Demand/Contention of the Affected Community

Opposition against environmental degradation

Region Classification


Type of Land


Type of Common Land

Non-Forest (Other than Grazing Land)

Total investment involved (in Crores):


Type of investment:

Cost of Project

Year of Estimation

Has the Conflict Ended?


When did it end?

December 2019

Why did the conflict end?

Categories of Legislations Involved in the Conflict

Environmental Laws, Other

Legislations/Policies Involved

Whether claims/objections were made as per procedure in the relevant statute

What was the claim(s)/objection(s) raised by the community? What was the decision of the concerned government department?

Legal Processes and Loopholes Enabling the Conflict:

Violation of environmental laws, Violation of standard international laws

Legal Status:

In Court

Status of Case In Court

Whether any adjudicatory body was approached

Name of the adjudicatory body

Name(s) of the Court(s)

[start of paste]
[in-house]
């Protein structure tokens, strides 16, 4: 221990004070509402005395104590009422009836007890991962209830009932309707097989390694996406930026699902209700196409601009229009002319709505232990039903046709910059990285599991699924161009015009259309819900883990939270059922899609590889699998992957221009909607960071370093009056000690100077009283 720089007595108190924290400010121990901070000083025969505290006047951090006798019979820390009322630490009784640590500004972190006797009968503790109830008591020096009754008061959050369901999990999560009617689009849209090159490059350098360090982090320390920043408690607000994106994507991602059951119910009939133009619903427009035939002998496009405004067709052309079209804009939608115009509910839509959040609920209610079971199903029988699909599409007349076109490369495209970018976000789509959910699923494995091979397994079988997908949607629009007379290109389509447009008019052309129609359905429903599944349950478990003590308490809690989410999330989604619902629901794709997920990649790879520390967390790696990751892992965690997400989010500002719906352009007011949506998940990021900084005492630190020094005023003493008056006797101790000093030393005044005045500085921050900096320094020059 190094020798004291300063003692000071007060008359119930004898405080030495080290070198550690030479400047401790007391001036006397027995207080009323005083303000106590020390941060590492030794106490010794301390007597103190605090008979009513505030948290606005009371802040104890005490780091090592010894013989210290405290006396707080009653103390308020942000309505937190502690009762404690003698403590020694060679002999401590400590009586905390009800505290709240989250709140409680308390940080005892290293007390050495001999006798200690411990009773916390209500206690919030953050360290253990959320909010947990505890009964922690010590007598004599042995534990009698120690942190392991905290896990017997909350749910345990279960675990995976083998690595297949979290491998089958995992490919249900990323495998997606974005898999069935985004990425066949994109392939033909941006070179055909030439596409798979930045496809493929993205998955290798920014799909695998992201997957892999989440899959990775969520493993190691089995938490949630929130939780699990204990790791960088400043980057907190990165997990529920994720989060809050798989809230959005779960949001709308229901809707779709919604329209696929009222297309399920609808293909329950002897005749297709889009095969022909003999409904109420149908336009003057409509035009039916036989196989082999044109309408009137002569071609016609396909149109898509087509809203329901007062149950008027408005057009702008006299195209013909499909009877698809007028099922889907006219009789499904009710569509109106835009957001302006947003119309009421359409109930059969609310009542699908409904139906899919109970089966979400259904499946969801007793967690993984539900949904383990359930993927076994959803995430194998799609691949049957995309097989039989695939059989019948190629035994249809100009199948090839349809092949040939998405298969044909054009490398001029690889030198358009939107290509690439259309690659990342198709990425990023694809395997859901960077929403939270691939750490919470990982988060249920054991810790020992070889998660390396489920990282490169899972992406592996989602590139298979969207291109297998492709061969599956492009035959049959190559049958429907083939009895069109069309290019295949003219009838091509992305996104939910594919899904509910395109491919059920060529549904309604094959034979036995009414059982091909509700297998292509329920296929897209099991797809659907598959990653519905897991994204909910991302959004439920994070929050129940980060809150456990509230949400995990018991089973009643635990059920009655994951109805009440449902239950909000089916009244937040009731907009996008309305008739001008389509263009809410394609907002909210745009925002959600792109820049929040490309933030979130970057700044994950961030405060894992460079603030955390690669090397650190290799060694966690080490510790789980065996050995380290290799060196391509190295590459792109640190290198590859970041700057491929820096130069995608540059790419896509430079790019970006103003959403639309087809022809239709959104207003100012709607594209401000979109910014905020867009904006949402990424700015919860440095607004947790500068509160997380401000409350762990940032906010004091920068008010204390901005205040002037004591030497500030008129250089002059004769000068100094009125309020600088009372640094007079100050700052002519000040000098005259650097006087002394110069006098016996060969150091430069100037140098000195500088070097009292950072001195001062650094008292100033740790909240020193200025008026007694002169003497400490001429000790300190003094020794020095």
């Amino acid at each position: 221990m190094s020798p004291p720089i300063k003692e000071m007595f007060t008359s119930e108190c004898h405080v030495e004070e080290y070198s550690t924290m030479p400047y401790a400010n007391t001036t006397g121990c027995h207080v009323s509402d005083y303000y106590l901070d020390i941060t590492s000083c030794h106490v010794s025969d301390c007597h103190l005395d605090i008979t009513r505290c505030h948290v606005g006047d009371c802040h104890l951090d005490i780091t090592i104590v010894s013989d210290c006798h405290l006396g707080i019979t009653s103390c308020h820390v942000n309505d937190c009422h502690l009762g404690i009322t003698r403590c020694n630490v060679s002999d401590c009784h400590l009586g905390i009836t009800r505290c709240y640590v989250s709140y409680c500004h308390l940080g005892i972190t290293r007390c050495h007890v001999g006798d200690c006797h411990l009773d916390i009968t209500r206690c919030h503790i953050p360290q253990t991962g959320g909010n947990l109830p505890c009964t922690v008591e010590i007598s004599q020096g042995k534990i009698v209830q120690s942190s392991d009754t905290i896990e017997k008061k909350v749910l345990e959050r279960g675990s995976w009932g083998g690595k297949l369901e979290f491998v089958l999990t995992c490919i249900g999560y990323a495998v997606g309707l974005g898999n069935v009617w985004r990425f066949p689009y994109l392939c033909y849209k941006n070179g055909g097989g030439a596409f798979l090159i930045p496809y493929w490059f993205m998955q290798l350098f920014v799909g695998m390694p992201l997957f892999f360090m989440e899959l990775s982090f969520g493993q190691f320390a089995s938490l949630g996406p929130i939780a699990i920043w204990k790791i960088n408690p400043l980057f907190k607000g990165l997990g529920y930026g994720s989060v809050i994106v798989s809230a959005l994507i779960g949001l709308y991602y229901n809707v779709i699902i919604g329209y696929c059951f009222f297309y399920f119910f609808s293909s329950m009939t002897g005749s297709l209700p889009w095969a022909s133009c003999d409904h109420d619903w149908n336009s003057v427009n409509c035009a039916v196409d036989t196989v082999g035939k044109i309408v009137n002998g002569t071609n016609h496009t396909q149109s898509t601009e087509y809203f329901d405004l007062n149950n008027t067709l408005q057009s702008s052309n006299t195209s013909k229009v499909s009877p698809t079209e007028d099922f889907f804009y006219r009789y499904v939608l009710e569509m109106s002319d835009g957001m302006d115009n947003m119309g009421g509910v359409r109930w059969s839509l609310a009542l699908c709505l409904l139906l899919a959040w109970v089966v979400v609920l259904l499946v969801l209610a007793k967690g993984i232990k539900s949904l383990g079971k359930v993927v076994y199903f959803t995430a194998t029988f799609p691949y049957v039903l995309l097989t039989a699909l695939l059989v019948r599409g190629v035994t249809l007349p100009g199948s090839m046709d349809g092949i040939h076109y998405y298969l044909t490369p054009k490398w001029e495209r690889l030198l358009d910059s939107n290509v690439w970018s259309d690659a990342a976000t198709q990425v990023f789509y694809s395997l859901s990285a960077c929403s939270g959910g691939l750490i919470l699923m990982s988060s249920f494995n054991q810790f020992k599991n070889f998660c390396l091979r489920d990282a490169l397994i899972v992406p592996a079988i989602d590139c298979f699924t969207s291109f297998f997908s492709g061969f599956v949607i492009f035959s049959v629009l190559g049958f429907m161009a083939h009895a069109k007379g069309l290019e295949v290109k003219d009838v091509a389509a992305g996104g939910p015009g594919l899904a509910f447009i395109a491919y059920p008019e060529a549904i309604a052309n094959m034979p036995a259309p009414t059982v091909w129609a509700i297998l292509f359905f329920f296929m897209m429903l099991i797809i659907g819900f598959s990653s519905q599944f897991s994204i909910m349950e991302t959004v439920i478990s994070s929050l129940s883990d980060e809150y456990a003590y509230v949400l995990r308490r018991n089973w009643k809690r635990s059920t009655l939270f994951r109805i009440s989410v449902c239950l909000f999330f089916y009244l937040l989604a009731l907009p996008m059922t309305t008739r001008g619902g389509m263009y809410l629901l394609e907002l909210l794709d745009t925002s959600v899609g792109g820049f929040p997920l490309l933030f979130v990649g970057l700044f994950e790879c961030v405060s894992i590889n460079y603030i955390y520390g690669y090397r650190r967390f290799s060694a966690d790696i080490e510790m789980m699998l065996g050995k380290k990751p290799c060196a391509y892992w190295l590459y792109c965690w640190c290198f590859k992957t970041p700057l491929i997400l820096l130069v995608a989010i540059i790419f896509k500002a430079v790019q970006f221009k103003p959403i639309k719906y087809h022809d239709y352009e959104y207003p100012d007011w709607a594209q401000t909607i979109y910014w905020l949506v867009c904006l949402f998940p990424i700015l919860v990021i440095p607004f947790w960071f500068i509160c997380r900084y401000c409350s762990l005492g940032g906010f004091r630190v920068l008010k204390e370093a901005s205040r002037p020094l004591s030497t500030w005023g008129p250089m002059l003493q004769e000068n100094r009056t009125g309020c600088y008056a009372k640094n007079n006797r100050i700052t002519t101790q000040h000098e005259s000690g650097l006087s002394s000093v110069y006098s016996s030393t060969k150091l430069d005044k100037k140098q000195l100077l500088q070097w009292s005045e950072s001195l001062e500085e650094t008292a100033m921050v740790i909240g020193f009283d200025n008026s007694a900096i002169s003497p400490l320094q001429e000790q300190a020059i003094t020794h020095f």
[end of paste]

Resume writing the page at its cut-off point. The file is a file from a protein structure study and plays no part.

National Green Tribunal

Case Number

Original Application No. 418 of 2017

Major Human Rights Violations Related to the Conflict:

Whether criminal law was used against protestors

Official name of the criminal law. Did the case reach trial?

Reported Details of the Violation:

Date of Violation

Location of Violation

Nature of Protest

Advocacy (for inclusion in courts), Campaigns (Grassroots organisations/press releases/media)

Government Departments Involved in the Conflict:

Muncipal Corporation of Gurugram, National Green Tribunal, Haryana Urban Development Authority, Haryana State Pollution Control Board

PSUs Involved in the Conflict:

Did LCW Approach Government Authorities for Comments?

Name, Designation and Comment of the Government Authorities Approached

Corporate Parties Involved in the Conflict:

IL&FS Environmental Infrastructure and Services Limited

Did LCW Approach Corporate Parties for Comments?

Name, Designation and Comment of Corporate Authorities Approached

Other Parties Involved in the Conflict:

Delhi Bird Foundation

Resources Related to Conflict

  • News Articles Related to the Conflict:
  • Documents Related to the Conflict:
  • Links Related to the Conflict:
No Images Available

Documented By

Aditi Patil

Reviewed By

Aditi Patil

Updated By

Aditi Patil

Edited By

Aditi PatilLand Conflict Watch